Relationships are hard, especially new ones. Working with a new preceptor as a nursing student, new grad RN, or even a new hired RN can be a difficult experience. But it doesn’t have to be this way. Having gone through many preceptor experiences…some bad and some great, I have compiled a list of advice to be the best preceptor you can be for a nursing student.
Everyone learns a little differently. Sometimes it takes hearing a concept a different way for things to click. If your student looks confused, they are more than likely confused. Try approaching the concept in a different way with diagrams or hands-on practice with the supplies. Everyone learns differently. Remember this.
LAY THE FOUNDATION
Discuss the kind of preceptor you are and make sure that the student is okay with this. Ask the student how they best learn and if they are sensitive to criticism or not. The worst thing you can do is start off on the wrong foot. This will only increase the student’s anxiety.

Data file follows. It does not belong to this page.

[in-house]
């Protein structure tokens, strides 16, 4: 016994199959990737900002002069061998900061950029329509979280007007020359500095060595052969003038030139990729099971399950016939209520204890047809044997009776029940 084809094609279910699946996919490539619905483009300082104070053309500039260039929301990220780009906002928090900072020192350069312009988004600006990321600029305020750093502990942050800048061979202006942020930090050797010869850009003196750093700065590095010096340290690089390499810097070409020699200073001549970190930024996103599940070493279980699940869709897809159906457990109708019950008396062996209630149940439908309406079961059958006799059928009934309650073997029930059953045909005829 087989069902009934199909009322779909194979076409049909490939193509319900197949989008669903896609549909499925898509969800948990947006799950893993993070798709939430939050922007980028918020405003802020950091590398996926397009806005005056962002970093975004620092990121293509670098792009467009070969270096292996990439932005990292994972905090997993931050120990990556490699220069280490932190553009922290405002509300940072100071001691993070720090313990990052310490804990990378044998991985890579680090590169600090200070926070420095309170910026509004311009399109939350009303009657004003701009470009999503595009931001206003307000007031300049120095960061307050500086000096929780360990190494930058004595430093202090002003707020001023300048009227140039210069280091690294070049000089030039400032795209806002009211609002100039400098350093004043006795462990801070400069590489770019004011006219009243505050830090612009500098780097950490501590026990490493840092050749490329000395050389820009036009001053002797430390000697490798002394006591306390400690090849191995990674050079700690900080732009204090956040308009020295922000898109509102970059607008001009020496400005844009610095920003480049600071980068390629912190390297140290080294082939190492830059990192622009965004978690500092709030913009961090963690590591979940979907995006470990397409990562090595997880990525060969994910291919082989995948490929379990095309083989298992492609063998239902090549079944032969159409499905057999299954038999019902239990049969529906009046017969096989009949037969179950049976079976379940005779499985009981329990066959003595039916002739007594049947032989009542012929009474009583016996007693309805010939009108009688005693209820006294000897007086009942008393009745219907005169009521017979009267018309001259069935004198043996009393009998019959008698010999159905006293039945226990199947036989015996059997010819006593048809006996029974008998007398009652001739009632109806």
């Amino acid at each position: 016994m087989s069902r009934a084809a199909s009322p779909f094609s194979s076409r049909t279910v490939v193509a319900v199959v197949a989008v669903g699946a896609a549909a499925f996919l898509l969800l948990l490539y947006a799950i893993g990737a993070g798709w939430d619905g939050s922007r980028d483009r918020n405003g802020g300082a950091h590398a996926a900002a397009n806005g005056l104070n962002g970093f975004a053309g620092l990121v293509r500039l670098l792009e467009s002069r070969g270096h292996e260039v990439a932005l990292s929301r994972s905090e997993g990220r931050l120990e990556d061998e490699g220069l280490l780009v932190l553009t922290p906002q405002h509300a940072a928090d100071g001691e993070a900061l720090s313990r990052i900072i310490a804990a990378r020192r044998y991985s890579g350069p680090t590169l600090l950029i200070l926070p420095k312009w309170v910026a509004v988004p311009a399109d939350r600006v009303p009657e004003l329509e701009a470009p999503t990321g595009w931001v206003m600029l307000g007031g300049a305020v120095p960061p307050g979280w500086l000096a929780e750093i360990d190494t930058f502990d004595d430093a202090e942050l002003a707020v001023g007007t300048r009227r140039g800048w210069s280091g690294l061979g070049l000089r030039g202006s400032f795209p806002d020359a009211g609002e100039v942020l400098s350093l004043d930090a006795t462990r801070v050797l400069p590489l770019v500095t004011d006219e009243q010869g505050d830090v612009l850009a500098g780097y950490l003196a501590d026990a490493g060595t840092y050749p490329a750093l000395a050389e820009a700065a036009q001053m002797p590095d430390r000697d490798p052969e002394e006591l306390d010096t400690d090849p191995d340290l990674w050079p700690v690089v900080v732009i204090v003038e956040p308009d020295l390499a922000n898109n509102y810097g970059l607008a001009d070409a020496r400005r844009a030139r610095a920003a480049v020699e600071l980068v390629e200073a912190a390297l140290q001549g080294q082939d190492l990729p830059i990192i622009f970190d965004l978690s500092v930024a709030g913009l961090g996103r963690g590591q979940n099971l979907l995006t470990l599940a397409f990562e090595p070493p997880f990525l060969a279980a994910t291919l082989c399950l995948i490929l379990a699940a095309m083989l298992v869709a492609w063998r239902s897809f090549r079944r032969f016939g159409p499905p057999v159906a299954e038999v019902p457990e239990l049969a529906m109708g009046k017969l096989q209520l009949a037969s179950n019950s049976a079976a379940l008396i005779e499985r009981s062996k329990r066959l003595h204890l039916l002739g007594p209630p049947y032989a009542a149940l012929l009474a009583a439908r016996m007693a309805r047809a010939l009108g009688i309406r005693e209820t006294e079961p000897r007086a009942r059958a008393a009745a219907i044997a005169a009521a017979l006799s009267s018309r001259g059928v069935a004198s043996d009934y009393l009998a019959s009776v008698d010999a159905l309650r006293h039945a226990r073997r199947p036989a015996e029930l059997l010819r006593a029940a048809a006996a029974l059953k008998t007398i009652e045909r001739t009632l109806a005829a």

TALK THINGS THROUGH
The best way to see if your student is understanding something is to have them explain it back to you. Have them talk through the concept. Then you reinforce their knowledge by adding in points. This will help drill in the knowledge.
REMEMBER YOU ONCE WERE A STUDENT
We all started off in the same place, as timid nursing students. The experiences with your first preceptors can make or break your nursing practice. My friend nearly gave up on nursing because of being bullied by her preceptor. I am aware that everyone has a different sensitivity level to tough love, but this is part of the getting to know each other phase.
EXPECT SAFETY TO BEGIN WITH, NOTHING MORE
Do not expect your nursing student to know everything. They are not experts yet…but you are. The only thing you should hold your student accountable for is performing safe care. However, before they do anything have them explain their steps in full detail (with you adding in anything they may have forgotten) then observe them performing this skill. The talking through helps reinforce this knowledge.
If there is downtime, discuss everything that was completed during the day. Don’t let the shift be wasted because you are too tired to be the best you can be. Remember, you offered to take this student…and you are getting paid more to do so. You are making an impact on the nurse they will become for the rest of their lives. Be the preceptor you wish you had in nursing school.